The Wheat and the Weeds in our Hearts

Weekly Reflection, Sunday, July 19, 2020

By: David May, Rector

A prayer that I discover is often praying inside me is a prayer that is known as ‘the Serenity Prayer’. It’s a section of a longer prayer written by Reinhold Niebuhr. The words are: God, grant me the serenity to accept the things I cannot change; courage to change the things I can; and wisdom to know the difference. What I appreciate so much about this prayer is the way it holds together both this call to act and to let be. The crux of the matter is knowing the difference: when am I called to act (to change what needs changing and that is mine to change) and when am I called to let be (what is not mine to change)?

Jesus’ parable about the wheat and the weeds falls on the let be side of this equation. The servants in the parable are interested in rooting out the weeds that an enemy has sneakily planted among the grain. The householder says, ‘no, don’t do it; for in gathering the weeds you will uproot the wheat along with them. Let them grow together til the harvest.’ At the harvest – when all of our doing is done – God will sort it all out.

The danger is that in destroying the bad (the weeds) we may end up destroying the good (the wheat) as well. So where does that leave us?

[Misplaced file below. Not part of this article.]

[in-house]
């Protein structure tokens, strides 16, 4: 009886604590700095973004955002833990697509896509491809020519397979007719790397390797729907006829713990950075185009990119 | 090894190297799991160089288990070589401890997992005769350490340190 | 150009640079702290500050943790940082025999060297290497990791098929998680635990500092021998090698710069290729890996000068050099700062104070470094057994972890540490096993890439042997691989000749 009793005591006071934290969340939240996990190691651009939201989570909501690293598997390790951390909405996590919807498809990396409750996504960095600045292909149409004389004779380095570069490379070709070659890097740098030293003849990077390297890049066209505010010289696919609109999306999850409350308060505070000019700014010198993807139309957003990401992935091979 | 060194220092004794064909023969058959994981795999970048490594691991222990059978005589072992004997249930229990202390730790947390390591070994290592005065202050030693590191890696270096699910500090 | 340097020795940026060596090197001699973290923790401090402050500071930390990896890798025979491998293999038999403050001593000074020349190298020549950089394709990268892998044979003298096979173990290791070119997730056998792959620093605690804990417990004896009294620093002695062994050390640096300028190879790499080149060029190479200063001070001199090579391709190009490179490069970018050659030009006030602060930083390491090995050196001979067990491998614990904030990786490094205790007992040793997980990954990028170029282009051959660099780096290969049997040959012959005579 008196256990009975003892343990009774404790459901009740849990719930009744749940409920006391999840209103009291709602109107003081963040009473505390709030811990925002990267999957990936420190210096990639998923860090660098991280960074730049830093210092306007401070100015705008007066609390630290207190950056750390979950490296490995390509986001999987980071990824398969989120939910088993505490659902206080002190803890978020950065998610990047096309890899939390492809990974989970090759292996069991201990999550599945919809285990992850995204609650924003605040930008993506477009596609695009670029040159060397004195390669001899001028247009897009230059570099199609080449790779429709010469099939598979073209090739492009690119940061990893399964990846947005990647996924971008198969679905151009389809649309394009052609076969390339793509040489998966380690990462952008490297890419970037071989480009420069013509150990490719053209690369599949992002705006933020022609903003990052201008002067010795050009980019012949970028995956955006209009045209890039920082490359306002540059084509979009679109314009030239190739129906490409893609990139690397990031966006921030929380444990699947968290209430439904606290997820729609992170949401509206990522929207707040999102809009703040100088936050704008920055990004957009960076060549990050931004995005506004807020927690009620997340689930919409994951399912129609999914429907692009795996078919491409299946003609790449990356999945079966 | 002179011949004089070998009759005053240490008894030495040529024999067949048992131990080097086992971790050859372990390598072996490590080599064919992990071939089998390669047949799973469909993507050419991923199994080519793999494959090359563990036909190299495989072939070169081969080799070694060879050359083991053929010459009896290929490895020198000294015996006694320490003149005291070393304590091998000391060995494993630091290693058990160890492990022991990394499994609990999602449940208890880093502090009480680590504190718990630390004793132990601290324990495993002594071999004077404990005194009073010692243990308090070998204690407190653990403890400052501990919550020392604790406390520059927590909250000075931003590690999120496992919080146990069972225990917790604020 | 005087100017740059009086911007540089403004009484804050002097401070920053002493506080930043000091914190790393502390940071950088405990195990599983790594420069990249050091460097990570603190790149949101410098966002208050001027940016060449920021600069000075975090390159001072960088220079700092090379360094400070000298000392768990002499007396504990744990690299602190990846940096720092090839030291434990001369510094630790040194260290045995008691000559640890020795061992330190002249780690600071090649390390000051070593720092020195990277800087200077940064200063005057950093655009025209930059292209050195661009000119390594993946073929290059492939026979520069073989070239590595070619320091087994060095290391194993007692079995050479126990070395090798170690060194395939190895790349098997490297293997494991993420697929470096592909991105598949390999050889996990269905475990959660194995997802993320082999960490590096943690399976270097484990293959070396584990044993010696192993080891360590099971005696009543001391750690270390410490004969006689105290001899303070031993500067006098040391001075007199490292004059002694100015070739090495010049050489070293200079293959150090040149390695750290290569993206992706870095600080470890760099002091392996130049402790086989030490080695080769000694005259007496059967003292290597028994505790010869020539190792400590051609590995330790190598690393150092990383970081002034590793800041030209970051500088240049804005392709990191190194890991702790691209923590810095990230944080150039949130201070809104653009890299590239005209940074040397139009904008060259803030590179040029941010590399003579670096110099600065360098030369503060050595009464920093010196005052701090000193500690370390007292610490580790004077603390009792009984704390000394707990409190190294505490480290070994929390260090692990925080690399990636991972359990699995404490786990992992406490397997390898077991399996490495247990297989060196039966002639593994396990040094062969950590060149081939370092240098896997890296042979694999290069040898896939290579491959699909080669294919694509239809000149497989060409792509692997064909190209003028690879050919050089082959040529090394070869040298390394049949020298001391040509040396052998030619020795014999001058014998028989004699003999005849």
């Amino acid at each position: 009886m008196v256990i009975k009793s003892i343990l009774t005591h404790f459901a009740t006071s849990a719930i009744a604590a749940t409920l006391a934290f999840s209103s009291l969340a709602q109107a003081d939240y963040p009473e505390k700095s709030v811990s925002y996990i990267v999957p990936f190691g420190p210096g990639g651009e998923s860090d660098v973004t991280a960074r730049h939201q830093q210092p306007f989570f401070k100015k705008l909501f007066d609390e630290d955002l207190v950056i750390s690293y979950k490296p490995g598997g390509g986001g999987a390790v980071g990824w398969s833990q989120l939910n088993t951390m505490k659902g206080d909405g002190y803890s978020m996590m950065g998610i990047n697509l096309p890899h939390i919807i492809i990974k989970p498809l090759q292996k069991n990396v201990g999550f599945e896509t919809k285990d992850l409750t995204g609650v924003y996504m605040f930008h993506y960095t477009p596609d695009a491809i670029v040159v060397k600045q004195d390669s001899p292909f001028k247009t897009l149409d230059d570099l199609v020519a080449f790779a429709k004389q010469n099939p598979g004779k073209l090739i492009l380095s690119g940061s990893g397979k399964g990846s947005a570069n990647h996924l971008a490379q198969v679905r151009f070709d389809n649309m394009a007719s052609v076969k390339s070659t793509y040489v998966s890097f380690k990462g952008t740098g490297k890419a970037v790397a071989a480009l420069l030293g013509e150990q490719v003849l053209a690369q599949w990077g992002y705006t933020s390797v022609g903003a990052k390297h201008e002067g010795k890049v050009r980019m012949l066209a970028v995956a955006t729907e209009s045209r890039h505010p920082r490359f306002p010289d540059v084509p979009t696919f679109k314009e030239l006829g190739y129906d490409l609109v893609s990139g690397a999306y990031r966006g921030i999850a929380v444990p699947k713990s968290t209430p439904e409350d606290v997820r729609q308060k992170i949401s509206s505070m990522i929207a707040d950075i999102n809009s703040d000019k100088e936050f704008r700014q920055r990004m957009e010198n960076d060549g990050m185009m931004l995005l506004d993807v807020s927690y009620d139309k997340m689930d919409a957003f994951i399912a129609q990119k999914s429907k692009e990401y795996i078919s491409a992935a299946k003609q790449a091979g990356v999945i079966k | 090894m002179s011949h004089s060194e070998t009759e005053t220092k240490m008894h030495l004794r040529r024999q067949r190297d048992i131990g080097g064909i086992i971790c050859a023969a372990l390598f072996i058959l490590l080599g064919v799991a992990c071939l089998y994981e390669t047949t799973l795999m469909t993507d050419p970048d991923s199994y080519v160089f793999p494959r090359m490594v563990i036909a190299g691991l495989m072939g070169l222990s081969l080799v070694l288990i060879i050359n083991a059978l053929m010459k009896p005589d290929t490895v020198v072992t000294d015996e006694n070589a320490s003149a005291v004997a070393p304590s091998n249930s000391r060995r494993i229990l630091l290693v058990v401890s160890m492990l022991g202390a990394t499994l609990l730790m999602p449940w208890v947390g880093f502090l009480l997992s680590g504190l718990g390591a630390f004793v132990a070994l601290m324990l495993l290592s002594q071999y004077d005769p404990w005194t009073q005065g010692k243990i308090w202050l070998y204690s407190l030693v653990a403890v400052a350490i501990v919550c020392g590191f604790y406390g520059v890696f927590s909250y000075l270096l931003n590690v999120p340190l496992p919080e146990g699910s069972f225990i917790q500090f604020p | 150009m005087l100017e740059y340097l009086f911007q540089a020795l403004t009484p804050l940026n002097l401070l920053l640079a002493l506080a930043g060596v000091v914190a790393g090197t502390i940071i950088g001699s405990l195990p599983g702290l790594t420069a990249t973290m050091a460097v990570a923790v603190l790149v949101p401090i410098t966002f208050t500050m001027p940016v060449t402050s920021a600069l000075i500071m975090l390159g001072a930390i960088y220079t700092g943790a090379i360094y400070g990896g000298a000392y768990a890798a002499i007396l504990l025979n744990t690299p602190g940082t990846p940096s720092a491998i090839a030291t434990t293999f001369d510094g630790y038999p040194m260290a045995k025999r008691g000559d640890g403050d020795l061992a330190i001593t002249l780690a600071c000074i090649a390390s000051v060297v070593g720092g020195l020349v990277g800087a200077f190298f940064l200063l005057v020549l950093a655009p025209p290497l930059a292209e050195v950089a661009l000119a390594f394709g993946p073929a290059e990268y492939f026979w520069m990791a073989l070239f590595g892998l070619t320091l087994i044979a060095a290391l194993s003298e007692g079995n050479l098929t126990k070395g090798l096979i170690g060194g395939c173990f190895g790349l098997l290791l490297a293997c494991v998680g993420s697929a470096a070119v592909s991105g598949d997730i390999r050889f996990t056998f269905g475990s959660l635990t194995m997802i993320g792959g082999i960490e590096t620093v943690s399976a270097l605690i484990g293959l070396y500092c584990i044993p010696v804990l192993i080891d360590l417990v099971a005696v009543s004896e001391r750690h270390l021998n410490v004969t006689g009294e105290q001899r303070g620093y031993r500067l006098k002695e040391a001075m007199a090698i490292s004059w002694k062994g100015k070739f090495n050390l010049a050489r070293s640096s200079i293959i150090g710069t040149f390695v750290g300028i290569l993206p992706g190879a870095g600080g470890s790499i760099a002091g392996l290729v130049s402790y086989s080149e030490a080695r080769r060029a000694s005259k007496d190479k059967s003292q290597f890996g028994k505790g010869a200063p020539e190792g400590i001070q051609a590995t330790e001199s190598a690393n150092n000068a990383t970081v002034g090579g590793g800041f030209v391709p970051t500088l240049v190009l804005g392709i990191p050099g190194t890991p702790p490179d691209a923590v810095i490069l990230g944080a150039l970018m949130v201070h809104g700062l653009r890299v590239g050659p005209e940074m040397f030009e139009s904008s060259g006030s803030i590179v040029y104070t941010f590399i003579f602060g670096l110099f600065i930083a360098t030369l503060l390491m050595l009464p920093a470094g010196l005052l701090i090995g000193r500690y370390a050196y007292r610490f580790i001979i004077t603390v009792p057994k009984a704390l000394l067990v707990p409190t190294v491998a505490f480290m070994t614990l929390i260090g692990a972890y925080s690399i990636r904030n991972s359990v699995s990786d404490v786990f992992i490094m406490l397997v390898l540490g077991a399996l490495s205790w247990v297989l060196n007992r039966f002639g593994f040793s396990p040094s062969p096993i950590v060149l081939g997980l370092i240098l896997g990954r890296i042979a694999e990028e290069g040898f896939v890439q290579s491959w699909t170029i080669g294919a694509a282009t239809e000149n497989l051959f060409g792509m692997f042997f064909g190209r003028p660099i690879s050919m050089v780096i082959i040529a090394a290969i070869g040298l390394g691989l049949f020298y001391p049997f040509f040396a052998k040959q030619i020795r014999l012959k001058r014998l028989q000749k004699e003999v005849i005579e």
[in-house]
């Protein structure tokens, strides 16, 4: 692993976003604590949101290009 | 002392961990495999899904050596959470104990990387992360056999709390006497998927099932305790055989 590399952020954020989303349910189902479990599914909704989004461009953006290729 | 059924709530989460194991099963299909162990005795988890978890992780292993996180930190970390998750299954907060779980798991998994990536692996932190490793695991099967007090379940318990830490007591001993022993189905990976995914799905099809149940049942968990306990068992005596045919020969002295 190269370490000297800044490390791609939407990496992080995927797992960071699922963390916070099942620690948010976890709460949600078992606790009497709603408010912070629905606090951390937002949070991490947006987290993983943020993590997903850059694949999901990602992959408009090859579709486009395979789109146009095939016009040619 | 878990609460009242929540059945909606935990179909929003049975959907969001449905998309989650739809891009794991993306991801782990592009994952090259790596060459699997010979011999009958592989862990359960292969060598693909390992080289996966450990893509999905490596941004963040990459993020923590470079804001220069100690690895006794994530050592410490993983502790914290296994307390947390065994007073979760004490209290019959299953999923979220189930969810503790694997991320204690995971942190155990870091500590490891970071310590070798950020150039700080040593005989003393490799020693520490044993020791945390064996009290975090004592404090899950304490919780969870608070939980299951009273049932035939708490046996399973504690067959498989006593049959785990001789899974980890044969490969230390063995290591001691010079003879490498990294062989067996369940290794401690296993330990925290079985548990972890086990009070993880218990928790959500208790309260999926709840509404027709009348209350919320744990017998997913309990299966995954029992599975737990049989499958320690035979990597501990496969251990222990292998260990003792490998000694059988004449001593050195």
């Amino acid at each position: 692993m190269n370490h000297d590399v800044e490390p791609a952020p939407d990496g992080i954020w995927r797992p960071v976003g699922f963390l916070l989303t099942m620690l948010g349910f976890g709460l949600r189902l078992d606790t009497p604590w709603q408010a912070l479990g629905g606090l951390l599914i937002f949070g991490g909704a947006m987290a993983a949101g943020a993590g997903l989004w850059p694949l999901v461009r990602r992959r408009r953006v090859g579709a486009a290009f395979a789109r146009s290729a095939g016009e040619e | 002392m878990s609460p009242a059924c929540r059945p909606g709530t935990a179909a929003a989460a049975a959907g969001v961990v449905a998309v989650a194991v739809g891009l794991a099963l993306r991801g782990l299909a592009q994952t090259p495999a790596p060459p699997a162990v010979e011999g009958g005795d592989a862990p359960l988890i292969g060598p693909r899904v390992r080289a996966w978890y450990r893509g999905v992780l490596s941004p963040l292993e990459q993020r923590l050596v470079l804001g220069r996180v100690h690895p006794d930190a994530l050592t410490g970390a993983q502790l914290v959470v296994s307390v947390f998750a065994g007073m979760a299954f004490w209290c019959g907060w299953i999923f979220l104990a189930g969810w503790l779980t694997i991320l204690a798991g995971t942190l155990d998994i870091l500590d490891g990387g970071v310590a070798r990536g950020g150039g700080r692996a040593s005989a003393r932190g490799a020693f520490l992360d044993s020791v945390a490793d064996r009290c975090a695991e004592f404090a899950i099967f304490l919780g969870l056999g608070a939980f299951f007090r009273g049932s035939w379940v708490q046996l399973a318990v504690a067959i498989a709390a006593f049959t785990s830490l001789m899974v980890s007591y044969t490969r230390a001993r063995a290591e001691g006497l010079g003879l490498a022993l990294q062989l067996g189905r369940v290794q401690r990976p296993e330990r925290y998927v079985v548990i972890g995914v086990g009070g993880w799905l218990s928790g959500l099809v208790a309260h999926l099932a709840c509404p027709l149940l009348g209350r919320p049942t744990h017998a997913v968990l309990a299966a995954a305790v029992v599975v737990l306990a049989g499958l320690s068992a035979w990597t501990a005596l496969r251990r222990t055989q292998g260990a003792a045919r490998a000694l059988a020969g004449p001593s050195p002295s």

Augustine of Hippo in a famous sermon offered a suggestion. He says that ‘the field’ is the world, yes. But, he said, ‘the field’ is also your own human heart; the wheat and weeds are growing there too. And, further, it is a very dangerous thing indeed to act as if only wheat is growing in my heart and only weeds are growing in yours. I’m afraid there’s way too much of that in our world right now.

Most mornings, I try to make a right beginning by remembering that wheat and weeds are growing in my own heart, to have some humility about that, and to ask for the courage to change what I can about that. Honestly, it is unlikely that I will ever change you by trying to pull up the weeds in your heart. That’s not my job. Besides, I’m not wise enough to do that without pulling up the good in you with it. My job is to love you. That’s more than enough for me to try to do! Until the harvest comes, that is enough to gives one’s life for.